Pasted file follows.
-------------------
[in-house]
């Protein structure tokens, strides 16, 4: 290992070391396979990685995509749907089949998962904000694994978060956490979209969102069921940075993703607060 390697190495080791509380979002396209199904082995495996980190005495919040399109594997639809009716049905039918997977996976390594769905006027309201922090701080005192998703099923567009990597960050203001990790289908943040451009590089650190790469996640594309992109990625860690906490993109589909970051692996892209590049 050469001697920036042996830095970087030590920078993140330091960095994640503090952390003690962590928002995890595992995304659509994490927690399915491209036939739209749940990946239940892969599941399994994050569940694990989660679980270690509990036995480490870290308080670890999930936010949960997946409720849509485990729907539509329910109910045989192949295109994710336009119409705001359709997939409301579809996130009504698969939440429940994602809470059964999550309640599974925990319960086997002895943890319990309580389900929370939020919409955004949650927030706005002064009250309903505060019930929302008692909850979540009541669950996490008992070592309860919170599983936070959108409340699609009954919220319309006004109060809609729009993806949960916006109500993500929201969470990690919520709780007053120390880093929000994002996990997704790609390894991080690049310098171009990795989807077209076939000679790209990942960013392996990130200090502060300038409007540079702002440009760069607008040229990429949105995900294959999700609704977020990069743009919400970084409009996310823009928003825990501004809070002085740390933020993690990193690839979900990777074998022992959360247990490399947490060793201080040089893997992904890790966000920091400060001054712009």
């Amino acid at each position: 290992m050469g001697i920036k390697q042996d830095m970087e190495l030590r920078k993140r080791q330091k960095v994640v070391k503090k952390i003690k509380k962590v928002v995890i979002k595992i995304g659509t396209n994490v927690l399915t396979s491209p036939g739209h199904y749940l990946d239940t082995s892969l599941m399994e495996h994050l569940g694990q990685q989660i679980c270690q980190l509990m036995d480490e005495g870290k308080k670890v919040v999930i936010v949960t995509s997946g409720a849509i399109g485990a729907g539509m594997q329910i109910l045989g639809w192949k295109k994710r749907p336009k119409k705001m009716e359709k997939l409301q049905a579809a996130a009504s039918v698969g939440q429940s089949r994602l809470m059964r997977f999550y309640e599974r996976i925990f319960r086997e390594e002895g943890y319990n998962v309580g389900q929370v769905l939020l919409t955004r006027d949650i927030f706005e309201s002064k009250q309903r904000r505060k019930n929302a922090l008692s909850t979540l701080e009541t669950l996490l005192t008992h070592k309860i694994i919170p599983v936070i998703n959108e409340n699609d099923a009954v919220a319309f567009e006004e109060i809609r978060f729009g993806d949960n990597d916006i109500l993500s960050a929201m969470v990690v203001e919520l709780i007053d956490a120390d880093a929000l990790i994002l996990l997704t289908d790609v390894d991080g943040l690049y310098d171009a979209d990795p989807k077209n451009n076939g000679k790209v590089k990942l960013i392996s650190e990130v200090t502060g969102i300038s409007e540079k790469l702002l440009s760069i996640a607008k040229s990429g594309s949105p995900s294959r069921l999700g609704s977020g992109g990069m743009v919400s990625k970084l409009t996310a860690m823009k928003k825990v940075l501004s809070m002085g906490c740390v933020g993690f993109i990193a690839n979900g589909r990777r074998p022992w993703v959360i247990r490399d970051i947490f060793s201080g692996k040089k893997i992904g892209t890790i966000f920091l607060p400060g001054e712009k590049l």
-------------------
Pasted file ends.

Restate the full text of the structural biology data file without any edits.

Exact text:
[in-house]
């Protein structure tokens, strides 16, 4: 290992070391396979990685995509749907089949998962904000694994978060956490979209969102069921940075993703607060 390697190495080791509380979002396209199904082995495996980190005495919040399109594997639809009716049905039918997977996976390594769905006027309201922090701080005192998703099923567009990597960050203001990790289908943040451009590089650190790469996640594309992109990625860690906490993109589909970051692996892209590049 050469001697920036042996830095970087030590920078993140330091960095994640503090952390003690962590928002995890595992995304659509994490927690399915491209036939739209749940990946239940892969599941399994994050569940694990989660679980270690509990036995480490870290308080670890999930936010949960997946409720849509485990729907539509329910109910045989192949295109994710336009119409705001359709997939409301579809996130009504698969939440429940994602809470059964999550309640599974925990319960086997002895943890319990309580389900929370939020919409955004949650927030706005002064009250309903505060019930929302008692909850979540009541669950996490008992070592309860919170599983936070959108409340699609009954919220319309006004109060809609729009993806949960916006109500993500929201969470990690919520709780007053120390880093929000994002996990997704790609390894991080690049310098171009990795989807077209076939000679790209990942960013392996990130200090502060300038409007540079702002440009760069607008040229990429949105995900294959999700609704977020990069743009919400970084409009996310823009928003825990501004809070002085740390933020993690990193690839979900990777074998022992959360247990490399947490060793201080040089893997992904890790966000920091400060001054712009």
């Amino acid at each position: 290992m050469g001697i920036k390697q042996d830095m970087e190495l030590r920078k993140r080791q330091k960095v994640v070391k503090k952390i003690k509380k962590v928002v995890i979002k595992i995304g659509t396209n994490v927690l399915t396979s491209p036939g739209h199904y749940l990946d239940t082995s892969l599941m399994e495996h994050l569940g694990q990685q989660i679980c270690q980190l509990m036995d480490e005495g870290k308080k670890v919040v999930i936010v949960t995509s997946g409720a849509i399109g485990a729907g539509m594997q329910i109910l045989g639809w192949k295109k994710r749907p336009k119409k705001m009716e359709k997939l409301q049905a579809a996130a009504s039918v698969g939440q429940s089949r994602l809470m059964r997977f999550y309640e599974r996976i925990f319960r086997e390594e002895g943890y319990n998962v309580g389900q929370v769905l939020l919409t955004r006027d949650i927030f706005e309201s002064k009250q309903r904000r505060k019930n929302a922090l008692s909850t979540l701080e009541t669950l996490l005192t008992h070592k309860i694994i919170p599983v936070i998703n959108e409340n699609d099923a009954v919220a319309f567009e006004e109060i809609r978060f729009g993806d949960n990597d916006i109500l993500s960050a929201m969470v990690v203001e919520l709780i007053d956490a120390d880093a929000l990790i994002l996990l997704t289908d790609v390894d991080g943040l690049y310098d171009a979209d990795p989807k077209n451009n076939g000679k790209v590089k990942l960013i392996s650190e990130v200090t502060g969102i300038s409007e540079k790469l702002l440009s760069i996640a607008k040229s990429g594309s949105p995900s294959r069921l999700g609704s977020g992109g990069m743009v919400s990625k970084l409009t996310a860690m823009k928003k825990v940075l501004s809070m002085g906490c740390v933020g993690f993109i990193a690839n979900g589909r990777r074998p022992w993703v959360i247990r490399d970051i947490f060793s201080g692996k040089k893997i992904g892209t890790i966000f920091l607060p400060g001054e712009k590049l």